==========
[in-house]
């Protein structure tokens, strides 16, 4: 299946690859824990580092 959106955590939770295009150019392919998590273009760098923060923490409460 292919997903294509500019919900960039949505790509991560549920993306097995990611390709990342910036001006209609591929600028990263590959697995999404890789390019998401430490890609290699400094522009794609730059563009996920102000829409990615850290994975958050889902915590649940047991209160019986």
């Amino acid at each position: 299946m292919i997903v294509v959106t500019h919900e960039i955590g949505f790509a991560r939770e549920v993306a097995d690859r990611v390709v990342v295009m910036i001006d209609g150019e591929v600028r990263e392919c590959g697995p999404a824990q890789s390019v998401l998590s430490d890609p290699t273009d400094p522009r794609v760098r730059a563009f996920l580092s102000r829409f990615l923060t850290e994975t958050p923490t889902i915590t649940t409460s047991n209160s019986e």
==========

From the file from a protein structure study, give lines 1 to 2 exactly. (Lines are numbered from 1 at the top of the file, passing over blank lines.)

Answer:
[in-house]
């Protein structure tokens, strides 16, 4: 299946690859824990580092 959106955590939770295009150019392919998590273009760098923060923490409460 292919997903294509500019919900960039949505790509991560549920993306097995990611390709990342910036001006209609591929600028990263590959697995999404890789390019998401430490890609290699400094522009794609730059563009996920102000829409990615850290994975958050889902915590649940047991209160019986």